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Coronavirus: Round-up of free cloud infrastructure services to support enterprises through Covid-19

Amazon, Google, Alibaba and OVHcloud are among public cloud providers offering enterprises, researchers and healthcare free access to services to support them through the coronavirus pandemic

The Covid-19 coronavirus pandemic has prompted enterprises across the world to rethink how they operate so that they can continue to serve their customers, while adhering to government mandates to work from home wherever possible, in the interests of social distancing.

These are unprecedented times, and the cloud and datacentre community have responded by introducing tweaks to their product offerings or terms of service, resulting in some firms making their services available for free or at a reduce rates.

In some cases, these measures are being introduced to support enterprises through any financial hardship they might be facing because of the pandemic. In others, these services are being offered for free to lower the barriers to entry that might prevent healthcare workers and research teams from getting on the front foot in their fight against Covid-19.

This is a list that Computer Weekly will be adding to and updating as the pandemic plays out, but, for now, here is how the cloud and datacentre provider community is lending its support to the global effort to curtail and contain the spread of coronavirus.  

Google Cloud rolls out freebies to G Suite users and research teams

Google Cloud was among the first of the tech giants to roll out changes to its cloud product lines in response to the coronavirus pandemic. At the start of March 2020, it began making the premium features of its flagship video conference service, Google Meet, available to all users of its cloud-based productivity offering, G Suite, at no extra cost until 30 September 2020.

The firm has since followed this up with an initiative that has seen it make public datasets from a range of research and healthcare organisations free to access to support researchers, analysts and data scientists in their efforts to accelerate Covid-19-related medical breakthroughs.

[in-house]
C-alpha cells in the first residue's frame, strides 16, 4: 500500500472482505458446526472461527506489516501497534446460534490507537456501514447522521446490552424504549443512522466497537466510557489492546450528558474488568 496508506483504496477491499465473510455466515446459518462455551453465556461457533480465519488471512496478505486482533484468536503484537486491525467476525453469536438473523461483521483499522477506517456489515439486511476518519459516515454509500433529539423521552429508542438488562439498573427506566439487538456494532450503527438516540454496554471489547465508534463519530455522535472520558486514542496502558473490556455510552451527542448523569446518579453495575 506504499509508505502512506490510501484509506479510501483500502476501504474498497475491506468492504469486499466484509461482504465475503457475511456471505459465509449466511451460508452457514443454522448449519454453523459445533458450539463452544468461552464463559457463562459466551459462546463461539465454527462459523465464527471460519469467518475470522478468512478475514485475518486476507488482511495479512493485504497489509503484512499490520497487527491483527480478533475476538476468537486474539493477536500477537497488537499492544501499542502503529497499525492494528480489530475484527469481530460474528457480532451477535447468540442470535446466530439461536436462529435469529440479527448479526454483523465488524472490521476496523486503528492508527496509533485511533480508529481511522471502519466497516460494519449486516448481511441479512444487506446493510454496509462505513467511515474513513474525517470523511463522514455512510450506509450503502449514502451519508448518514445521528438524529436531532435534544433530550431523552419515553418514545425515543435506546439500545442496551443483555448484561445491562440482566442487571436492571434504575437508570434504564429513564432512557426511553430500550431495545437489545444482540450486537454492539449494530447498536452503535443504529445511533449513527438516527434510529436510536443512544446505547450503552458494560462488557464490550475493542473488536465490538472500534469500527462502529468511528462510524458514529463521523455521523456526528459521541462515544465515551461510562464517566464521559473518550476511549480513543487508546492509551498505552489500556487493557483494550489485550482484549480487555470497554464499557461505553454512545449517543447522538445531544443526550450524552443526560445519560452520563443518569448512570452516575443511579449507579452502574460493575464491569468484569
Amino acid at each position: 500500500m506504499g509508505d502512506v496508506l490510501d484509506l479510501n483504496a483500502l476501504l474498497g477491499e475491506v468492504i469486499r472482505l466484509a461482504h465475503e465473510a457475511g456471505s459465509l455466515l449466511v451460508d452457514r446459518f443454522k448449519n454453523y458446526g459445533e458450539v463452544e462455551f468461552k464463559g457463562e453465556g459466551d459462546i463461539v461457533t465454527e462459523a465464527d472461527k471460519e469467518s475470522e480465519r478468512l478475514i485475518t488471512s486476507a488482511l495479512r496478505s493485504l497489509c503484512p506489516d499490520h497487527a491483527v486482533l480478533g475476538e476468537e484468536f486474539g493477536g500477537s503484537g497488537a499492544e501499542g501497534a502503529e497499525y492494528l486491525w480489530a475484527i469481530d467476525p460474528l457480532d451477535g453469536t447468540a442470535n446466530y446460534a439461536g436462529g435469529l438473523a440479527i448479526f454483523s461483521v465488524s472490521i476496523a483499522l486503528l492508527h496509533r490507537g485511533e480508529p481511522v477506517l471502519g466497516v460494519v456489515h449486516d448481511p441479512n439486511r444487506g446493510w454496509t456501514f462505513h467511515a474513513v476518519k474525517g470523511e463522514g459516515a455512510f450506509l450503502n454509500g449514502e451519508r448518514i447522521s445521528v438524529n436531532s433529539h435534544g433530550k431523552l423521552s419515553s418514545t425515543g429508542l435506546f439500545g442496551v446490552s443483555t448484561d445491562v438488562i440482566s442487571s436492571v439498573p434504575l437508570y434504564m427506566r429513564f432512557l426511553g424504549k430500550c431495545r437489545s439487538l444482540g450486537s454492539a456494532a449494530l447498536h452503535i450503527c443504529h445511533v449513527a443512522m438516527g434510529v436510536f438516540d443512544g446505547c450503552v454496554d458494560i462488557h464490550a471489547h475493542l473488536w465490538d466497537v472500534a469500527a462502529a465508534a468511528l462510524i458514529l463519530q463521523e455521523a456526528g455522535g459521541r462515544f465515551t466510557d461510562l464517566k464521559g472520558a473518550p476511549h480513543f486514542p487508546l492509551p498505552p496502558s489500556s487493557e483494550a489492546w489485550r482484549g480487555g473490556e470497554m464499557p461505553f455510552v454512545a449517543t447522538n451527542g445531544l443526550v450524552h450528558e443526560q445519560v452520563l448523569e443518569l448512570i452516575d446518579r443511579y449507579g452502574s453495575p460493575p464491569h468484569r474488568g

AWS offers access to Covid-19 data lake

In a similar vein, Amazon Web Services (AWS) has embarked on an effort to create a publicly available data lake containing up-to-date information on characteristics of coronavirus and the factors that influence its spread, which will be made freely available to stakeholders.

“Hosted on the AWS cloud, we have seeded our curated data lake with Covid-19 case tracking data from Johns Hopkins and the New York Times, hospital bed availability from Definitive Healthcare, and over 45,000 research articles about Covid-19 and related coronaviruses from the Allen Institute for AI,” said the company.

“The breakthroughs that can win the battle against this disease arrive faster when it’s easy for everyone to access and experiment with this vital information.

“The AWS Covid-19 data lake allows experimenters to quickly run analyses on the data in place without wasting time extracting and wrangling data from all the available data sources.”

OVHcloud offers free IaaS to firms supporting others through Covid-19

French cloud infrastructure provider OVHcloud is offering access to its infrastructure-as-a-service (IaaS) platform for free to any companies that are “working in solidarity with one another” during the pandemic to provide remote working, collaboration and healthcare hosting services.

“Given the gravity of the situation and the self-isolation required in many countries, we can expect these solutions to be in very high demand,” the company said in a blog post. “Concepts like helping one another and working together as a community are fundamental values of OVHcloud.